UPDATE 1-LMEWEEK-LME CEO braced to fight warehousing lawsuits, takes aim at critics
* No smoking gun, or complicity in warehousing practices - Jones
* Warehousing overhaul proposals will not please all parties
* CME challenge with new contract taken seriously
LONDON, Oct 9 (Reuters) - The London Metal Exchange's new CEO said he was ready to fight multiple lawsuits brought over its global warehousing network, and that critics shouldn't expect a silver bullet to fix their concerns with it.
The world's biggest and oldest metals marketplace has come under increasing regulatory and legal scrutiny over its metal storage practices, with complaints about long queues to withdraw physical metal from its warehouses.
Clients of the warehouses say the system inflates prices for aluminium even though the market is in global oversupply.
This has resulted in U.S.-based lawsuits by consumers, distributors and others alleging aluminium price-fixing and anti-competitive behaviour by investment banks, large trading houses and the LME.
"What is absolutely clear with these lawsuits in America is there is no basis for including the LME in these suits. We are going to be defending that," Garry Jones told Reuters in an interview.
"There is no smoking gun. There was no complicity. We're going to have a hell of a defence for that. And its annoying because it will take management time. We are confident of being right."
The LME, acquired by Hong Kong Exchanges and Clearing last year for $2.2 billion, has proposed rules to overhaul its delivery system from next April that would force warehouses to release more stocks once the wait-time breaches 100 days. But the proposals have also been criticised by major producers and end-users of metal.
Consumers, including brewer MillerCoors LLC and aluminium products maker Novelis, want drastic changes to warehousing rules to bring down what they pay to get metal, known as a premium.
Russia's United Company Rusal, the world's largest aluminium producer, publicly lobbied for the LME to leave its warehousing rules unchanged or risk damaging the whole market. Alcoa has also laid out its opposition to the potential changes.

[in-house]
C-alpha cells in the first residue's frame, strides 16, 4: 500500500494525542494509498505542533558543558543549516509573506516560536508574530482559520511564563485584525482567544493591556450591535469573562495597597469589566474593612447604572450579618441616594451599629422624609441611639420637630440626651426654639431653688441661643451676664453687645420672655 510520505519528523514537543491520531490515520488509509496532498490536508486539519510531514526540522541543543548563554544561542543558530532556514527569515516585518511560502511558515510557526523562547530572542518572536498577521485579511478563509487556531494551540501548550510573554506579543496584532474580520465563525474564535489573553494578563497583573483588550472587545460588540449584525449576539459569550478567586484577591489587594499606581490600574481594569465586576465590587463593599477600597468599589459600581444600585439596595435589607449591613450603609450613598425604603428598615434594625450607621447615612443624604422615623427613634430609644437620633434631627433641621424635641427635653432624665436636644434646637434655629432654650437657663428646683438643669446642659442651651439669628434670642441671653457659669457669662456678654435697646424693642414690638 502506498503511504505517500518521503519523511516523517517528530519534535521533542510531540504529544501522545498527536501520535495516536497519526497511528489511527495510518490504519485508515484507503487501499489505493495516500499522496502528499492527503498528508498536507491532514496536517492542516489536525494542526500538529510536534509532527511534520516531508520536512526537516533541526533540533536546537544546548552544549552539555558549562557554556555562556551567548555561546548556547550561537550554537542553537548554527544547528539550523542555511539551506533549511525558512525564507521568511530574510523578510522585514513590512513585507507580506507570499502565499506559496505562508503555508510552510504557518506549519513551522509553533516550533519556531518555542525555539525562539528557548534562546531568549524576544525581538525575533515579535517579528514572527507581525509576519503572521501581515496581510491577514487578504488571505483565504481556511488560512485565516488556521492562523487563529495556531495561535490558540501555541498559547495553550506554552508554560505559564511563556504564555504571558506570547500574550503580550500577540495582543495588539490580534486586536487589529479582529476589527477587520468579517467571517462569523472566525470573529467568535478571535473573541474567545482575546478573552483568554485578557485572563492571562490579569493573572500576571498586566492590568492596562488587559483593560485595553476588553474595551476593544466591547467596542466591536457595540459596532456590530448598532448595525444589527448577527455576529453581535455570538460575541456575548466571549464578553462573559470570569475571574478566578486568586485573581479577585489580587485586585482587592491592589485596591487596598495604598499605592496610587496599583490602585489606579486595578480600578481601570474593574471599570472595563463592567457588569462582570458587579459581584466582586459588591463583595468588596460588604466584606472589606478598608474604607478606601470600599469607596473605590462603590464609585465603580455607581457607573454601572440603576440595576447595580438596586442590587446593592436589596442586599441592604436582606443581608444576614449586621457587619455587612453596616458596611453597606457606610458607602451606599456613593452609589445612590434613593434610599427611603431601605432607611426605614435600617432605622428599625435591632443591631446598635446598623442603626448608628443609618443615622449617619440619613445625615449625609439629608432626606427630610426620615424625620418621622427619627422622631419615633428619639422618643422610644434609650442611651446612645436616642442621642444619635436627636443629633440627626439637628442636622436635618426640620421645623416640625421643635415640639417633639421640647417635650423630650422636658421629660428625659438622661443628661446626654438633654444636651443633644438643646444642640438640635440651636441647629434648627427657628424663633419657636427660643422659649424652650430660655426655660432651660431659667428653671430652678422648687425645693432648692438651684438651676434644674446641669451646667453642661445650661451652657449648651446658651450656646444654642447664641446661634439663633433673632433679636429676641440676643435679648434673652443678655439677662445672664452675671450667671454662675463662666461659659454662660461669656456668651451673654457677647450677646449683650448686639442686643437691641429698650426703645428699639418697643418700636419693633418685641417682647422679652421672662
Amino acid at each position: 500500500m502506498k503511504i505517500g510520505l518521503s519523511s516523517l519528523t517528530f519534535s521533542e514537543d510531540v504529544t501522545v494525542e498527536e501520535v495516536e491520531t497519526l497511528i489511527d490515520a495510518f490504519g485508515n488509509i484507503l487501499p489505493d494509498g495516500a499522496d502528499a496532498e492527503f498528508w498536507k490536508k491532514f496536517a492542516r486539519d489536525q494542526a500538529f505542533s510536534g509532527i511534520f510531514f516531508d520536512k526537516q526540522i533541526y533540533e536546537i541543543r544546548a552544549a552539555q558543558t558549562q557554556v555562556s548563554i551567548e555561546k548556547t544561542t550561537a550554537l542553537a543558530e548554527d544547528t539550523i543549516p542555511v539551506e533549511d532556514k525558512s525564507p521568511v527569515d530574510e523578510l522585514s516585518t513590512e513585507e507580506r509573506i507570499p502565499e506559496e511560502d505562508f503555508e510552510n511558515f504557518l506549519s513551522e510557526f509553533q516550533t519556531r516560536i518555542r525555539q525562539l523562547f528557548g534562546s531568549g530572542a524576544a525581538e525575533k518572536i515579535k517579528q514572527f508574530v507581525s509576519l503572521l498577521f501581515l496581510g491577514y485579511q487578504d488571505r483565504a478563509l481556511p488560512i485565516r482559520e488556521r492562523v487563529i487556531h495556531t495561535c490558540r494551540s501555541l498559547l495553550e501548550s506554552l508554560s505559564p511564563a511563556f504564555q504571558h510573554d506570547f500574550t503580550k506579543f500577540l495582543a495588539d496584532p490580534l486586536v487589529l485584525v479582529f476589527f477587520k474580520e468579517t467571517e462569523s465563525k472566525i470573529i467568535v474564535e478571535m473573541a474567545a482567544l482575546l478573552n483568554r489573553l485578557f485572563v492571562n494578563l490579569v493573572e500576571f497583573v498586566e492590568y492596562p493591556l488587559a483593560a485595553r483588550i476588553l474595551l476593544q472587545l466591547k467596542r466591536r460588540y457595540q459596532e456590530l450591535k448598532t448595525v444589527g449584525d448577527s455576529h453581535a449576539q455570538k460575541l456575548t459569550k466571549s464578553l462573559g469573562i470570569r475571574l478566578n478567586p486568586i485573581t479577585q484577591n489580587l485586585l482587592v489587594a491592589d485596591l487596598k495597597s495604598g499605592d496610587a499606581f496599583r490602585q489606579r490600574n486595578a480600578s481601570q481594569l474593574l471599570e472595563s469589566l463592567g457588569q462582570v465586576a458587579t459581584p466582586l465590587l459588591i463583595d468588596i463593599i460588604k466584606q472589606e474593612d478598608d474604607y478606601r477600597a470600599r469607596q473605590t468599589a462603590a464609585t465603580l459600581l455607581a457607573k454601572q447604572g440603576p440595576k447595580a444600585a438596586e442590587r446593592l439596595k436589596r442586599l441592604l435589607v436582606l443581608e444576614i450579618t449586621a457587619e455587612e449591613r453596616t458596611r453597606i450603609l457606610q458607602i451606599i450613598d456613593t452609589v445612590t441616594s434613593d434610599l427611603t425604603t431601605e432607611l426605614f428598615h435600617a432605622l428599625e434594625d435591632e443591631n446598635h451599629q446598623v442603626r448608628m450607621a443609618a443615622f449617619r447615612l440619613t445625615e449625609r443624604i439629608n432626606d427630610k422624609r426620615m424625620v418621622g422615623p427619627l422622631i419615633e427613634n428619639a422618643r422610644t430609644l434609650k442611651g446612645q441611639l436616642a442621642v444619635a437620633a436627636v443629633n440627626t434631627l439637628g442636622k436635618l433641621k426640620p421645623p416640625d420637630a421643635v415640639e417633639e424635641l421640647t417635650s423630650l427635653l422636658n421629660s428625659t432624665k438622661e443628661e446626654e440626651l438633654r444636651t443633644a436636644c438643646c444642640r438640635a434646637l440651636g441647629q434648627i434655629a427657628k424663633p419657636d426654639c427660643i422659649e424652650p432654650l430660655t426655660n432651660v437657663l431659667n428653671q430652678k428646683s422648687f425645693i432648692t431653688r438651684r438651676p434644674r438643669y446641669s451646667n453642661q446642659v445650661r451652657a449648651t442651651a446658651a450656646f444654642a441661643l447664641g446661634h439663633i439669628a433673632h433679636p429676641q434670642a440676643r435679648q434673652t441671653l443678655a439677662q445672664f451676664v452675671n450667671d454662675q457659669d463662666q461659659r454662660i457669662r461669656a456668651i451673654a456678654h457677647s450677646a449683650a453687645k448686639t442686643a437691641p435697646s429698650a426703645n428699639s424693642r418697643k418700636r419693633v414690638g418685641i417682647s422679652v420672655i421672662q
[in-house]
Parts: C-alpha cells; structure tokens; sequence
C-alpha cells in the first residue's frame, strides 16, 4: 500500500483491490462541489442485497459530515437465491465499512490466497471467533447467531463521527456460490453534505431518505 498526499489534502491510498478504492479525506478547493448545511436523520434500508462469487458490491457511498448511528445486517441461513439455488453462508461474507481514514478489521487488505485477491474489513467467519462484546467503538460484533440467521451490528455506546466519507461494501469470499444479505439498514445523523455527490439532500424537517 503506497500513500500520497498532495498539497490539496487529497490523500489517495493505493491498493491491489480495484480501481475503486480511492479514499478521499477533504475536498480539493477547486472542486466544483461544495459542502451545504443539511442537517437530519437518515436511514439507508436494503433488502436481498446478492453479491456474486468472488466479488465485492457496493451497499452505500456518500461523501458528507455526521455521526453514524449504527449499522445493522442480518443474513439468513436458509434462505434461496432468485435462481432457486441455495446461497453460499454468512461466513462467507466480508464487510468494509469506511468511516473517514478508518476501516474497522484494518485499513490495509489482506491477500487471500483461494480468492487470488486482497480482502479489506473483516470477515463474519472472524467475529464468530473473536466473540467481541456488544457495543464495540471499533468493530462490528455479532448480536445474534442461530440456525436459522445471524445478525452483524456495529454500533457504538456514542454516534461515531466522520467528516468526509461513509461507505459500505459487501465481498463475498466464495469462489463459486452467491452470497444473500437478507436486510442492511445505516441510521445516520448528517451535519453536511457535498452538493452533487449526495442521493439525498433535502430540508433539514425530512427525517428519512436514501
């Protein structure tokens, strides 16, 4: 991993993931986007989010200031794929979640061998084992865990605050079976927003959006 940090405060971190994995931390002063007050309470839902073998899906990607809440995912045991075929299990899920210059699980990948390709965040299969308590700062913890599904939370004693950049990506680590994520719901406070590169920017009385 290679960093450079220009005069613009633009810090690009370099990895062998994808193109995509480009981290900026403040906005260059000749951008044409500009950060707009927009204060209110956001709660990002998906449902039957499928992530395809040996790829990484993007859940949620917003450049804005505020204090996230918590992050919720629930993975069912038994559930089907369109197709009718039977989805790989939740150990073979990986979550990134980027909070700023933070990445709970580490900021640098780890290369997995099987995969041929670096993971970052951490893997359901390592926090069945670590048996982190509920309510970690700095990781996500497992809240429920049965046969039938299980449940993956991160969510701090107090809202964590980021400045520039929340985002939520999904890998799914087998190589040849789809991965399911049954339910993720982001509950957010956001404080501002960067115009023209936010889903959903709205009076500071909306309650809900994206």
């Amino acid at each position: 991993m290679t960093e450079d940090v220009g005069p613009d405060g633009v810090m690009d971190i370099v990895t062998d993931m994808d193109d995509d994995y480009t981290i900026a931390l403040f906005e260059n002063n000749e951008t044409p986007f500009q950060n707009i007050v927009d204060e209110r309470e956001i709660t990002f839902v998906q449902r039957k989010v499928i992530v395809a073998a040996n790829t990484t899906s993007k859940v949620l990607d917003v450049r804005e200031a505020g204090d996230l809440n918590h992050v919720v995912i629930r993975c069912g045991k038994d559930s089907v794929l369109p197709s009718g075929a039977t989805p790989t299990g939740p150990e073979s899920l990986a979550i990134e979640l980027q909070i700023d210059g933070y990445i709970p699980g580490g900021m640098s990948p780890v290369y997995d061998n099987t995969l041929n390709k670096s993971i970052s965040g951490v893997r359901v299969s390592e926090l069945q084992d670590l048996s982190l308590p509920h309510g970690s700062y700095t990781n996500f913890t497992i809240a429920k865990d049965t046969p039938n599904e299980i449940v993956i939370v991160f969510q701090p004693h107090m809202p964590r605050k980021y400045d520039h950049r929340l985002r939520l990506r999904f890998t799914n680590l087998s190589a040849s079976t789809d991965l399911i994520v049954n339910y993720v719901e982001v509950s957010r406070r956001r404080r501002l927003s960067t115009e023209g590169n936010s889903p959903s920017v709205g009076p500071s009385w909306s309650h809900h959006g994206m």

Jones said whatever the exchange did, or did not do would not satisfy everyone.
"I think they feel by shouting loudly and making a big fuss it's going to influence things, and it's not really."
"We won't come up with a silver bullet that will please everyone but I hope we come up a reasonable plan."
He said the LME would hold a board meeting later this month to discuss the results of its proposal and other ideas that had come up through the consultation process, before making a final decision.
Sensing a vulnerability in the LME's dominance of aluminium, CME Group Inc has said it planned to launch a physically deliverable aluminium futures contract that could compete with the London exchange's $54 billion market.
The exchange has been quietly canvassing producers, traders and end-users on launching a competing contract for the past year.
"Customers want a viable alternative to other exchange contracts on offer today," Harriet Hunnable, managing director of metals at CME Group said, adding progress on launching the contract was "very developed" and it would start in the United States.
Jones said he was not losing sleep over the announcement, but took the challenge seriously.
"If a well-capitalised competitor competes with you, obviously you have to take it seriously."
There are very few examples of upstart commodity contracts dislodging a critical portion of liquidity from an established market.
The New York Mercantile Exchange (NYMEX), now owned by CME, struggled for 10 years to gain traction with a North American aluminium contract before being delisted in 2009. It was unable to lure established users away from London.
(Writing by Veronica Brown; editing by David Evans)